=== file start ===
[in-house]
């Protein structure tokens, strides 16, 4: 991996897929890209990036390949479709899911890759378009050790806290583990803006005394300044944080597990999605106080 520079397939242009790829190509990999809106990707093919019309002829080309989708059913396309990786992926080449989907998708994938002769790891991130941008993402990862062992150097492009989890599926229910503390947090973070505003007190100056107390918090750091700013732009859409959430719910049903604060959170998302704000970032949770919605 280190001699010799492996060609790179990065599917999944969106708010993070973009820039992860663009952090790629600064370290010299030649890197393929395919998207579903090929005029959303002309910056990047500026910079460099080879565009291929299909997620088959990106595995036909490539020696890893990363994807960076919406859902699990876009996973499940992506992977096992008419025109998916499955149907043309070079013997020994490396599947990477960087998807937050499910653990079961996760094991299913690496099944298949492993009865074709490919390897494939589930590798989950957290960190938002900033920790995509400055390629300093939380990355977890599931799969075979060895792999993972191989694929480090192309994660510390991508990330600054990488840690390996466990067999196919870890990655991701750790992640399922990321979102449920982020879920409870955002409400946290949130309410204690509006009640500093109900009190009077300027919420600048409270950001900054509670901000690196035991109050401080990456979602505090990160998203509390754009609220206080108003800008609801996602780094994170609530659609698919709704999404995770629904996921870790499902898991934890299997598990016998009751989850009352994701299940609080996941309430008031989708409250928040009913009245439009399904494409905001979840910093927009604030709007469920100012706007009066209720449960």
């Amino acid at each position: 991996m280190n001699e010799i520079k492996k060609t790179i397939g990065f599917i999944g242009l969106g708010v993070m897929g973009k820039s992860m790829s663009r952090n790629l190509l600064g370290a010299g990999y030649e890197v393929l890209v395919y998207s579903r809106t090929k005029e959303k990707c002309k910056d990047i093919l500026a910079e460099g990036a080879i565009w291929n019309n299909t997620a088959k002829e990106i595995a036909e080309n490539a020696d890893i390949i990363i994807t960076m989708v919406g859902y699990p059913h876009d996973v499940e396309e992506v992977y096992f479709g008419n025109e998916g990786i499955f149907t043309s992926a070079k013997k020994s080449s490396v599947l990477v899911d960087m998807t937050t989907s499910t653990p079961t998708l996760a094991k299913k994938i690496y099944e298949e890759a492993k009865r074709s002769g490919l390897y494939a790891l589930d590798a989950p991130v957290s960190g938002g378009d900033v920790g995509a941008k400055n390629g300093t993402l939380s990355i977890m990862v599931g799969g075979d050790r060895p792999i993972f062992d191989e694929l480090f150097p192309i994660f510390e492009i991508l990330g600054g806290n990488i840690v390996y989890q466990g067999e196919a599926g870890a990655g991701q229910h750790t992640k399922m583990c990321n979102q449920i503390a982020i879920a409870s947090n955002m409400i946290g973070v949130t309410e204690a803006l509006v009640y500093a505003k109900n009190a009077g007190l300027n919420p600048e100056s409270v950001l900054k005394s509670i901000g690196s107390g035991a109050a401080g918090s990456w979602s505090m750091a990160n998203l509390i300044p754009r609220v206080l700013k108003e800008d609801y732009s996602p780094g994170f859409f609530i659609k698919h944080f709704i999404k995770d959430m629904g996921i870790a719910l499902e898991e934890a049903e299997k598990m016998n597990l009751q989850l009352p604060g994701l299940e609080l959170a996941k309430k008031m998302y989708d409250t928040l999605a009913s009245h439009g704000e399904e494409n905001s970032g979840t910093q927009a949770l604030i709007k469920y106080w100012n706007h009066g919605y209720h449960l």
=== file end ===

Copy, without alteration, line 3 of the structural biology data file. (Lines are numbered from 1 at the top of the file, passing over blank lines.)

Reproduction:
């Amino acid at each position: 991996m280190n001699e010799i520079k492996k060609t790179i397939g990065f599917i999944g242009l969106g708010v993070m897929g973009k820039s992860m790829s663009r952090n790629l190509l600064g370290a010299g990999y030649e890197v393929l890209v395919y998207s579903r809106t090929k005029e959303k990707c002309k910056d990047i093919l500026a910079e460099g990036a080879i565009w291929n019309n299909t997620a088959k002829e990106i595995a036909e080309n490539a020696d890893i390949i990363i994807t960076m989708v919406g859902y699990p059913h876009d996973v499940e396309e992506v992977y096992f479709g008419n025109e998916g990786i499955f149907t043309s992926a070079k013997k020994s080449s490396v599947l990477v899911d960087m998807t937050t989907s499910t653990p079961t998708l996760a094991k299913k994938i690496y099944e298949e890759a492993k009865r074709s002769g490919l390897y494939a790891l589930d590798a989950p991130v957290s960190g938002g378009d900033v920790g995509a941008k400055n390629g300093t993402l939380s990355i977890m990862v599931g799969g075979d050790r060895p792999i993972f062992d191989e694929l480090f150097p192309i994660f510390e492009i991508l990330g600054g806290n990488i840690v390996y989890q466990g067999e196919a599926g870890a990655g991701q229910h750790t992640k399922m583990c990321n979102q449920i503390a982020i879920a409870s947090n955002m409400i946290g973070v949130t309410e204690a803006l509006v009640y500093a505003k109900n009190a009077g007190l300027n919420p600048e100056s409270v950001l900054k005394s509670i901000g690196s107390g035991a109050a401080g918090s990456w979602s505090m750091a990160n998203l509390i300044p754009r609220v206080l700013k108003e800008d609801y732009s996602p780094g994170f859409f609530i659609k698919h944080f709704i999404k995770d959430m629904g996921i870790a719910l499902e898991e934890a049903e299997k598990m016998n597990l009751q989850l009352p604060g994701l299940e609080l959170a996941k309430k008031m998302y989708d409250t928040l999605a009913s009245h439009g704000e399904e494409n905001s970032g979840t910093q927009a949770l604030i709007k469920y106080w100012n706007h009066g919605y209720h449960l």